There was the nanny character who was so whacked out that you just knew she had a pivotal role in all the freaky goings-on, but then she get decapitated and discarded without any explanation as to why she was such a weirdo. Then there was the scene where said nanny was mopping up a foot-wide streak of blood spanning the kitchen floor, yet the mother doesn't seem to notice. Near the end, the father comes home from a less than fruitful investigative trip suddenly knowing exactly what is going on. No fucking sense whatsoever.

And again, it doesn't matter because Fulci brings it. Those sounds that freak the mother out when she's alone in the house. The scene where Dr. Fruedstein holds the son's head to the door that his father is trying to chop through. All the chopped up bits of bodies littering the basement. This was some hardcore shit in the 80s, and still brings the shocks. And after everything, I kind of love that it makes no sense. I'm beginning to think that it was the Italian national style back in the day.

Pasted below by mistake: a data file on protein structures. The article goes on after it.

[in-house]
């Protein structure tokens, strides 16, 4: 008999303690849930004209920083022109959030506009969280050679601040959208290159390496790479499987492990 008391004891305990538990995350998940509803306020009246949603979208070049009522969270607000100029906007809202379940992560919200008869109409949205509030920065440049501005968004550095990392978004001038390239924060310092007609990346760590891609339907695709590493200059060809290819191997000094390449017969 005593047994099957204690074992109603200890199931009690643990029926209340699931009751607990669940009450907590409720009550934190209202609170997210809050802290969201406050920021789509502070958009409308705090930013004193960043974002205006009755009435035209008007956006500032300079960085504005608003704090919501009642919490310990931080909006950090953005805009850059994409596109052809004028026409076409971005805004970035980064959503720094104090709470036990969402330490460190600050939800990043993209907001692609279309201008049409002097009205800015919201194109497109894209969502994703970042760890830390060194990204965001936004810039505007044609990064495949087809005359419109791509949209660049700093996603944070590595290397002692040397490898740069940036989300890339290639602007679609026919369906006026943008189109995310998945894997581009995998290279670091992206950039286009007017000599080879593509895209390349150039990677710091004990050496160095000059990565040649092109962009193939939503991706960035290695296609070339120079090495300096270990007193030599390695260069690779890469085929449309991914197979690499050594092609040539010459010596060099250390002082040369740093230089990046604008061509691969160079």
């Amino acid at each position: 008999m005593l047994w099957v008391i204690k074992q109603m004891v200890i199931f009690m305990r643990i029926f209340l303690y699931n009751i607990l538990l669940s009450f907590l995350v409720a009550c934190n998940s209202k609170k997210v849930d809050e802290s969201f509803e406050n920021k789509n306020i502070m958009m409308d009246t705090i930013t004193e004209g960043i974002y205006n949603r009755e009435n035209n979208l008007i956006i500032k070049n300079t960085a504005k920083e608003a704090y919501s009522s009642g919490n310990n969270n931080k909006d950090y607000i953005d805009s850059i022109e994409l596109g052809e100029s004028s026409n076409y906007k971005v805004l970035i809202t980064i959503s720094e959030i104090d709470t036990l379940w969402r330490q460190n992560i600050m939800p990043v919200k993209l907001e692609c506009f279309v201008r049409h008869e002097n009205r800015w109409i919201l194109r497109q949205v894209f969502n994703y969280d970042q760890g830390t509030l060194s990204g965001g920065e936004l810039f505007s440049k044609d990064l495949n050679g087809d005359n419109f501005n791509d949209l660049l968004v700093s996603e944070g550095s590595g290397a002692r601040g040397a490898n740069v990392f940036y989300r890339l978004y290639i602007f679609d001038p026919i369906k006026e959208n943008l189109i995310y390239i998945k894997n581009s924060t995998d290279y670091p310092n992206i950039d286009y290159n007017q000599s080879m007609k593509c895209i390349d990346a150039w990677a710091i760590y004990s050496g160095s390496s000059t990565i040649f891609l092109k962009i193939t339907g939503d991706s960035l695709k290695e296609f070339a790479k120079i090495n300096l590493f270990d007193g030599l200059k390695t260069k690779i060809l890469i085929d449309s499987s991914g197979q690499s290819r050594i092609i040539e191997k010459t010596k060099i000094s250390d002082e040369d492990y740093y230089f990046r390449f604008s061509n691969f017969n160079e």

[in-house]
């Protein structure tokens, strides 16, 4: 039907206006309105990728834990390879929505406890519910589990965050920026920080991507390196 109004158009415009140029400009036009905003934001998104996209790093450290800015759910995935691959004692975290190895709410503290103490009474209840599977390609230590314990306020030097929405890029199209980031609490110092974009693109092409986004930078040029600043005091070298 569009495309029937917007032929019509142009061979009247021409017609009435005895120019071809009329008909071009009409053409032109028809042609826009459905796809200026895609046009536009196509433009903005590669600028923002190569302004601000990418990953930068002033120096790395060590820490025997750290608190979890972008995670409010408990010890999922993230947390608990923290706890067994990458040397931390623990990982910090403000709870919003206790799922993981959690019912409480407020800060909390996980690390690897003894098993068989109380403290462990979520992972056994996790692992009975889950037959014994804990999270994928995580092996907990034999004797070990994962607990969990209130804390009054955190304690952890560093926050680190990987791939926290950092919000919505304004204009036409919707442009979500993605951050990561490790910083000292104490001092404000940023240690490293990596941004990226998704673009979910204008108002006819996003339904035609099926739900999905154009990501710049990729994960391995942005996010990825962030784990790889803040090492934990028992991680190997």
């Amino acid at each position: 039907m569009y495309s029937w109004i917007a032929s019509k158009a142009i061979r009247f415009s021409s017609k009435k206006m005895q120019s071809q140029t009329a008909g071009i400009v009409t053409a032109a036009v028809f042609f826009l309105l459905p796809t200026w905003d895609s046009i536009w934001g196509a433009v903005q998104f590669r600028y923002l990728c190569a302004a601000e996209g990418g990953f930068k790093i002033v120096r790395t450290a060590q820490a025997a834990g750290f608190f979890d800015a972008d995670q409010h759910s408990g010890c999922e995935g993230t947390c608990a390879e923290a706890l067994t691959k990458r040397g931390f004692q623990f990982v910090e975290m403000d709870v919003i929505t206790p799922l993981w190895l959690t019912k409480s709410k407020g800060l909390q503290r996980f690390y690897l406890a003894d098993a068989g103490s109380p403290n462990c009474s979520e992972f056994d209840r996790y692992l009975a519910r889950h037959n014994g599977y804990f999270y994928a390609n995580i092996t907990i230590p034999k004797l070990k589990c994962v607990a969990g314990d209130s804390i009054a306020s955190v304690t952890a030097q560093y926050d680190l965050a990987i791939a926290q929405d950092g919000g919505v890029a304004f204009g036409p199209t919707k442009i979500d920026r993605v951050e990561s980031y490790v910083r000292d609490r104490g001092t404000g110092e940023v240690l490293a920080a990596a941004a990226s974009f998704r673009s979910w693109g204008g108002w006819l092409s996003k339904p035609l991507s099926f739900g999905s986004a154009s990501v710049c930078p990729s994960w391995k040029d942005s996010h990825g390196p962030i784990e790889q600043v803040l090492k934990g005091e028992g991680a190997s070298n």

So there you have it. I watched some other stuff too, but nothing to write home (or a blog post) about. But now the hour is late, and the small screen calls to me once again. I leave you with the assurance that this blogger is indeed back, and next time, I'm bringing some cartoons with me.

Peace Out.

Sunday, February 26, 2012

Mumblecore Horror - A Horrible Way to Die

If there's one thing I'm a sucker for (aside from a good horror movie), it's a superdepressing indie drama about addiction and damaged lives. At long last, there's a film that gives me the best of both worlds. Adam Wingard's A Horrible Way to Die combines the no-budget shaky-camera aesthetic and character-driven, emotional focus of an arthouse (mumblecore, if you want to get derogatory) flick with the grimness and brutality of horror. Yeah, nothing makes me grin like a film devoid of humor or hope.

I should note that this isn't a movie for everyone. If your horror leanings are more Return of the Living Dead than Henry: Portrait of a Serial Killer, you may not find much to enjoy. Likewise, if shaky camera gives you a headache or otherwise peeves you, you're gonna want to turn this off 10 minutes in. Personally, I'm rather fond of the handheld aesthetic, which may explain my superhuman tolerance for found footage horror. Bottom line, if you can tolerate (or heck, even enjoy) the cinematography, A Horrible Way to Die holds many rewards.